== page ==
The identified state is a state of forgetting, the state of ongoing hypnosis by the trivial, the state of being anaesthetised by all the practical details that we are continually caught up in, and so of course there is no meaning in it. There is – we might say – meaning in a mechanical task when that mechanical task is being ‘consciously engaged in’, but not when it is being used as an anaesthetic, not when we have been swallowed up in this pernicious business of ‘enacting the routine for the sake of enacting the routine’ or ‘keeping busy for the sake of keeping busy’. When action comes out of stillness then there is a some sense to it, but when action comes out of a complete lack of stillness then it is nothing more than a pointless distraction. We dignify what we are doing with various glossy cover stories but our narratives are nothing more than a thin membrane self-deception. And it’s not just that we are lost in ‘doing for the sake of doing’, as we have already intimated –  there is a very grim type of logic that takes hold when we are immersed in the state of identification, the type of ‘grim logic’ that drives everything. Once we banish the Big View which is the unprecedented awareness (i.e. the awareness that our situation is entirely unprecedented) then it ceases to be ‘an awareness’ to us and – instead – it becomes purely and simply ‘the enemy’. It becomes the ‘bad thing’ that we never want to know about, the bad thing we won’t admit to ignoring because we’re too frightened by it.



We don’t know anything about the Big Awareness other than the fact that it threatens our entire world (which we know only on an unconscious level) and this is why we spend our lives fighting against it. We have to fight against the enemy of unconditioned awareness in a very instinctive or automatic way (without allowing ourselves to see what it is that we doing) since to know that we are fighting against a strange and therefore frightening type of awareness is itself a strange therefore frightening type of awareness. At the slightest hint of this awareness impinging on us and making everything seem strange we do whatever we can do to solidify our picture of the world and ourselves and thereby get rid of the uncomfortable ‘extra perspective’ that has come our way, and which is threatening to relativize our concrete perceptions. We engage in thinking and goal-orientated activity even more desperately at this point because thinking and goal-orientated activity is our anaesthetic. That’s what keeps ‘the Immensity’ at bay…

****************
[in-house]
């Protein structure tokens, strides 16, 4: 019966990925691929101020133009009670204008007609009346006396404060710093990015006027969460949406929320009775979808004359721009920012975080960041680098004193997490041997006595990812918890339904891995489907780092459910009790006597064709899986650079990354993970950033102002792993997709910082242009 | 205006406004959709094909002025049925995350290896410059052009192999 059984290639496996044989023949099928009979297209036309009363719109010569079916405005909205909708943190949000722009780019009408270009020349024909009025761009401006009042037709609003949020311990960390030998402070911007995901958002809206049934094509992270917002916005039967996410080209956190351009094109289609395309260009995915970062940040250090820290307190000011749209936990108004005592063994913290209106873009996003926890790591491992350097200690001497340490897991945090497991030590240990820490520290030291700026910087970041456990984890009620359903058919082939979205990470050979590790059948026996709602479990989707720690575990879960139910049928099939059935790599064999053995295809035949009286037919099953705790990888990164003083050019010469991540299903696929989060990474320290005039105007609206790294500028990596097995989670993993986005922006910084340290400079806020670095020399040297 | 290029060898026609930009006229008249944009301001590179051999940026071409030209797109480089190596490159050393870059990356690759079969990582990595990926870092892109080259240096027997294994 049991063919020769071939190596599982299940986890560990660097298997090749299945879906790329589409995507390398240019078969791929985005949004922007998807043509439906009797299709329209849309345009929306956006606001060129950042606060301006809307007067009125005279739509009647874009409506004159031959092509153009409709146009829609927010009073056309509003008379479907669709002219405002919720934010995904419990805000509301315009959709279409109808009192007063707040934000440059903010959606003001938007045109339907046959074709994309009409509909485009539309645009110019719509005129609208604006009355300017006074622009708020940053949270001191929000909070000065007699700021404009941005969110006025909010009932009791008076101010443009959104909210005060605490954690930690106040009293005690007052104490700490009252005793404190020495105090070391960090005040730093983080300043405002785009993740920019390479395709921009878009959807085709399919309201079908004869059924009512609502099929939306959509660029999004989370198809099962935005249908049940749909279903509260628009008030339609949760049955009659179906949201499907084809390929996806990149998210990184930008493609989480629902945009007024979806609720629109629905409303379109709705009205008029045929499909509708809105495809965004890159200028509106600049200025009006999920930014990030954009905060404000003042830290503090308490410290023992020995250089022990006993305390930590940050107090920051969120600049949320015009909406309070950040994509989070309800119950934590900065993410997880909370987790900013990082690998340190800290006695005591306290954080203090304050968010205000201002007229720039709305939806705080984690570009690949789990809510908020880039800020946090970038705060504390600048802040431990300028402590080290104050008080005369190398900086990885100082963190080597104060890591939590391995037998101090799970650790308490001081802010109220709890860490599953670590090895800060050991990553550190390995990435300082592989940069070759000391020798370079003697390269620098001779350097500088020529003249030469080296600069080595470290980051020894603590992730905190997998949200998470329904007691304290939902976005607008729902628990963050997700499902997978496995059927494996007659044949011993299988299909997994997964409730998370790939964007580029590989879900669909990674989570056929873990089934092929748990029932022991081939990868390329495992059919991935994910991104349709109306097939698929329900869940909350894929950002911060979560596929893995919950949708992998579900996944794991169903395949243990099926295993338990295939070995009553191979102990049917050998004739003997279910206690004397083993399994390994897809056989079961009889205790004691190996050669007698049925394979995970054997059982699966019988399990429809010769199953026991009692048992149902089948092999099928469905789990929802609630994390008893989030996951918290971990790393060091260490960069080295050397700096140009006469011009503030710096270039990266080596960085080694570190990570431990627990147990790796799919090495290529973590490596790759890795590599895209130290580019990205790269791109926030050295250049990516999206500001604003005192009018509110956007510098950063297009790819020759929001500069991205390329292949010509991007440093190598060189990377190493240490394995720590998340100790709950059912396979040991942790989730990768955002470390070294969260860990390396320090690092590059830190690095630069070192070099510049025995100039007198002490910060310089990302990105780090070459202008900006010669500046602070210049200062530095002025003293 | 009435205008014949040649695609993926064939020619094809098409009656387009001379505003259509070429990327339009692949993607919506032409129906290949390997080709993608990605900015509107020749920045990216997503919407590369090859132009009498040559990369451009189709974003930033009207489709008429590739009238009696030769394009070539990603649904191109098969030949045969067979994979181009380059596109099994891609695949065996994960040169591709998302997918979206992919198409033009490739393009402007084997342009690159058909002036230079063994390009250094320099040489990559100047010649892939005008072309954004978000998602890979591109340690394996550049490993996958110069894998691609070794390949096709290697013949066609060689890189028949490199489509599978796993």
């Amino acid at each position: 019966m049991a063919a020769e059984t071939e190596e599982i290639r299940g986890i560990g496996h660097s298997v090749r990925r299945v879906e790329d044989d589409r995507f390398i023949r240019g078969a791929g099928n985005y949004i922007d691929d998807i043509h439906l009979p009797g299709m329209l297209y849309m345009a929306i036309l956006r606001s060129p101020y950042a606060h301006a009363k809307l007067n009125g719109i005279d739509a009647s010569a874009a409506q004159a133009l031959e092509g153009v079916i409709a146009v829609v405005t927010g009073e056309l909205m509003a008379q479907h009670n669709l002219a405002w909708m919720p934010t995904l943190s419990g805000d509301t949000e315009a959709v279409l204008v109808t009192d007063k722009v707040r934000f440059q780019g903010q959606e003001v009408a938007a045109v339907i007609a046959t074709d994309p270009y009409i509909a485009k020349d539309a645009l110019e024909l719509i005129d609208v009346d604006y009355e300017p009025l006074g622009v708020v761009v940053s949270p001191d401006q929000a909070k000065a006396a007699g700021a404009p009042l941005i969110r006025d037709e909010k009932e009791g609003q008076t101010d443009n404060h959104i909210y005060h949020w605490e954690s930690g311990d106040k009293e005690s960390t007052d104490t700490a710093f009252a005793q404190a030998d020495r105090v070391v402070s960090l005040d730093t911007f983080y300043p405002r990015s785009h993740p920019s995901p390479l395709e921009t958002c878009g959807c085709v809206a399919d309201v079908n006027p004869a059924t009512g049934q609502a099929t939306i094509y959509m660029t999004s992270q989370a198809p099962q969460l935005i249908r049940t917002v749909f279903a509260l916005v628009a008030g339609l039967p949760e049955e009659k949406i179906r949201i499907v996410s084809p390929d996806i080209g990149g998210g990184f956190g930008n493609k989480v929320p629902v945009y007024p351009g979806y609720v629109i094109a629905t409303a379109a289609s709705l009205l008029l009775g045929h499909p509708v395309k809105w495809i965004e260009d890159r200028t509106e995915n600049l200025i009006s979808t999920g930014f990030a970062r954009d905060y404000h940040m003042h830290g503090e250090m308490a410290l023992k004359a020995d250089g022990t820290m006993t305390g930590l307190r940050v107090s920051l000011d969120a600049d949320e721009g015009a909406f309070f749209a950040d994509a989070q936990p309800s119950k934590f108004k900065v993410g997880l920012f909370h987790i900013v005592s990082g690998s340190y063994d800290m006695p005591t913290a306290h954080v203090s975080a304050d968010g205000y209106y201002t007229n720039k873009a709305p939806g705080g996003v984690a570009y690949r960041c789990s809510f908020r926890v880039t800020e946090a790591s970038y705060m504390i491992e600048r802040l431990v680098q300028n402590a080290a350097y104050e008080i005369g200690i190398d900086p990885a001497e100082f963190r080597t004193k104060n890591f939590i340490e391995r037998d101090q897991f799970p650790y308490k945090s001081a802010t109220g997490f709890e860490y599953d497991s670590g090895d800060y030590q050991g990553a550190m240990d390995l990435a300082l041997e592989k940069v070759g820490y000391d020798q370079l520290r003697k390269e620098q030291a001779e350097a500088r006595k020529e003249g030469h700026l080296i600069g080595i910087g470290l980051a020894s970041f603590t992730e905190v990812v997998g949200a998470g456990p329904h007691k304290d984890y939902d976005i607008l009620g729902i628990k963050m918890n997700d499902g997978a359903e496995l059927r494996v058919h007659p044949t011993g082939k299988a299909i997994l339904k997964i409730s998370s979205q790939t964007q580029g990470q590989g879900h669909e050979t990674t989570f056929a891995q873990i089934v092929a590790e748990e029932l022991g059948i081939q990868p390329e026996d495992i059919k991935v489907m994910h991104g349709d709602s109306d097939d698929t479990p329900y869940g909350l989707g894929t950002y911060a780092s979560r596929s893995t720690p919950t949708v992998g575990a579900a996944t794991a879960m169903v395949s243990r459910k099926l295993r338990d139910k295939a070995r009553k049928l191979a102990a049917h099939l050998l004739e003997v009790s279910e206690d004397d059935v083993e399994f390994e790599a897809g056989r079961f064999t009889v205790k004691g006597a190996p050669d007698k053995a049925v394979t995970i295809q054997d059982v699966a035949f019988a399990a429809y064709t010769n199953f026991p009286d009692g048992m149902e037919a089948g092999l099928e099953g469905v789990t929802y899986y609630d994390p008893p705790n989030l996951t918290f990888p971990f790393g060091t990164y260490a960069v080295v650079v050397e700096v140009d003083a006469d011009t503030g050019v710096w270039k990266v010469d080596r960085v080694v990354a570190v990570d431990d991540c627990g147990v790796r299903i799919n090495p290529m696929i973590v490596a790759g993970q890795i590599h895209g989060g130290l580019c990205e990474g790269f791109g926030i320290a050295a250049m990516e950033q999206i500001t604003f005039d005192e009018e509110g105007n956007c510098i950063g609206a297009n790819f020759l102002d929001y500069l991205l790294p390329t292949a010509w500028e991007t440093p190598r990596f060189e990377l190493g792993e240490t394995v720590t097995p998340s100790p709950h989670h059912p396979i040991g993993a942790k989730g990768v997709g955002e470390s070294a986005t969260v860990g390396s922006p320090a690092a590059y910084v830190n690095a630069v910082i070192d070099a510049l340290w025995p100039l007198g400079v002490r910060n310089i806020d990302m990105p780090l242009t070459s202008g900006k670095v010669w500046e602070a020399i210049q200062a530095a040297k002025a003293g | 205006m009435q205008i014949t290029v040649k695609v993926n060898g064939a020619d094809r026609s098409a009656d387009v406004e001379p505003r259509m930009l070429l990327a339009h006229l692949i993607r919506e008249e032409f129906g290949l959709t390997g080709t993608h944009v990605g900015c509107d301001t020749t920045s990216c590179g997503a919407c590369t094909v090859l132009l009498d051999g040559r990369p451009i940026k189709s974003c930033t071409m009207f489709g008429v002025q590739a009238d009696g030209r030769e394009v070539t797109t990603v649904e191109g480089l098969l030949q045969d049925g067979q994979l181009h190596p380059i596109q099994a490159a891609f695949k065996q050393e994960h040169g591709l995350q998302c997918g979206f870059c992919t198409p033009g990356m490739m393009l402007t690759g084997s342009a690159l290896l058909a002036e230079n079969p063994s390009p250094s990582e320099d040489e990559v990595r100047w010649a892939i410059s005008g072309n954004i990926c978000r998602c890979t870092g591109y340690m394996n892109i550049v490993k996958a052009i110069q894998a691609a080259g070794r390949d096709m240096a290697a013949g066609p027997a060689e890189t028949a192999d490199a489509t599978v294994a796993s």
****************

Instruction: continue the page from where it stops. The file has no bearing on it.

This is ‘The War against Strangeness‘ and when we are successful in this war (as we generally are) then what we have been successful in is shutting the door to any genuine sense of meaning and replacing it with a surrogate type of meaning which is  – as we have said – no more than mere mechanical compulsion. Instead of ‘open-ended reality’ we simply have ‘the System’. The routine or rule-based existence that is kindly provided for us by the closed system of extrinsic motivation is a substitute form of meaning inasmuch as it is constantly keeping us busy doing ‘the next thing then the next thing after that’ – there is nothing ever new in the routine (obviously enough!) but what we do have in abundance is ‘a comforting sense of familiarity’, and a comforting sense of familiarity is of course the perfect antidote to the unwelcome perception of ‘strangeness’. And as it happens, it is the perfect antidote to reality, too…









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Author: Nick Williams

Nick Williams works and writes in the field of mental health and is particularly interested in non-equilibrium states of consciousness, which are states of mind that cannot be validated by standardized experiments or by reference to any formal theoretical perspective.